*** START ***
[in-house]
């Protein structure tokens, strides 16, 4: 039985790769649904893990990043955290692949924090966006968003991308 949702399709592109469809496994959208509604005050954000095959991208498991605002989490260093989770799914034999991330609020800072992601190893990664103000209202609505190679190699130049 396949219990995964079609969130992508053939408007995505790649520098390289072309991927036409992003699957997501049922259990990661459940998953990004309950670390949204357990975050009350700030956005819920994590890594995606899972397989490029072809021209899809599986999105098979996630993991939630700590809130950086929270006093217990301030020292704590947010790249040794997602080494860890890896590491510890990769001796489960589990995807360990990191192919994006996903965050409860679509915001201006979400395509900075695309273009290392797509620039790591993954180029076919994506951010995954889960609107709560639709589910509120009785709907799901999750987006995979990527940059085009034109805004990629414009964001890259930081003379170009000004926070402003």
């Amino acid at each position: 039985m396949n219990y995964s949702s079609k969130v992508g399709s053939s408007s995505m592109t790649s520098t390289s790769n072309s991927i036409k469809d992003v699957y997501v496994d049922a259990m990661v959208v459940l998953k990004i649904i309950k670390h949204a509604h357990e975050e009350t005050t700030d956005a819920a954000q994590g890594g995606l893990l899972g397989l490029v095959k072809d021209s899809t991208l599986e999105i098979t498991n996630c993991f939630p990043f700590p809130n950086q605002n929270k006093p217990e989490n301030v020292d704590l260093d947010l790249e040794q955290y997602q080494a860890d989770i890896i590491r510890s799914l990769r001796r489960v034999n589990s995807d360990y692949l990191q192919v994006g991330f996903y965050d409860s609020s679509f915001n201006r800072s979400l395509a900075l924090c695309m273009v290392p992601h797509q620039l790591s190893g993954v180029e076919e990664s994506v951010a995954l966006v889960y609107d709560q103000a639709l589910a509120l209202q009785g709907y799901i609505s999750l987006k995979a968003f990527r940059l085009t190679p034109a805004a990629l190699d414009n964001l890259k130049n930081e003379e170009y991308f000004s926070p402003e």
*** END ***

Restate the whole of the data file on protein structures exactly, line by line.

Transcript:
[in-house]
């Protein structure tokens, strides 16, 4: 039985790769649904893990990043955290692949924090966006968003991308 949702399709592109469809496994959208509604005050954000095959991208498991605002989490260093989770799914034999991330609020800072992601190893990664103000209202609505190679190699130049 396949219990995964079609969130992508053939408007995505790649520098390289072309991927036409992003699957997501049922259990990661459940998953990004309950670390949204357990975050009350700030956005819920994590890594995606899972397989490029072809021209899809599986999105098979996630993991939630700590809130950086929270006093217990301030020292704590947010790249040794997602080494860890890896590491510890990769001796489960589990995807360990990191192919994006996903965050409860679509915001201006979400395509900075695309273009290392797509620039790591993954180029076919994506951010995954889960609107709560639709589910509120009785709907799901999750987006995979990527940059085009034109805004990629414009964001890259930081003379170009000004926070402003």
């Amino acid at each position: 039985m396949n219990y995964s949702s079609k969130v992508g399709s053939s408007s995505m592109t790649s520098t390289s790769n072309s991927i036409k469809d992003v699957y997501v496994d049922a259990m990661v959208v459940l998953k990004i649904i309950k670390h949204a509604h357990e975050e009350t005050t700030d956005a819920a954000q994590g890594g995606l893990l899972g397989l490029v095959k072809d021209s899809t991208l599986e999105i098979t498991n996630c993991f939630p990043f700590p809130n950086q605002n929270k006093p217990e989490n301030v020292d704590l260093d947010l790249e040794q955290y997602q080494a860890d989770i890896i590491r510890s799914l990769r001796r489960v034999n589990s995807d360990y692949l990191q192919v994006g991330f996903y965050d409860s609020s679509f915001n201006r800072s979400l395509a900075l924090c695309m273009v290392p992601h797509q620039l790591s190893g993954v180029e076919e990664s994506v951010a995954l966006v889960y609107d709560q103000a639709l589910a509120l209202q009785g709907y799901i609505s999750l987006k995979a968003f990527r940059l085009t190679p034109a805004a990629l190699d414009n964001l890259k130049n930081e003379e170009y991308f000004s926070p402003e």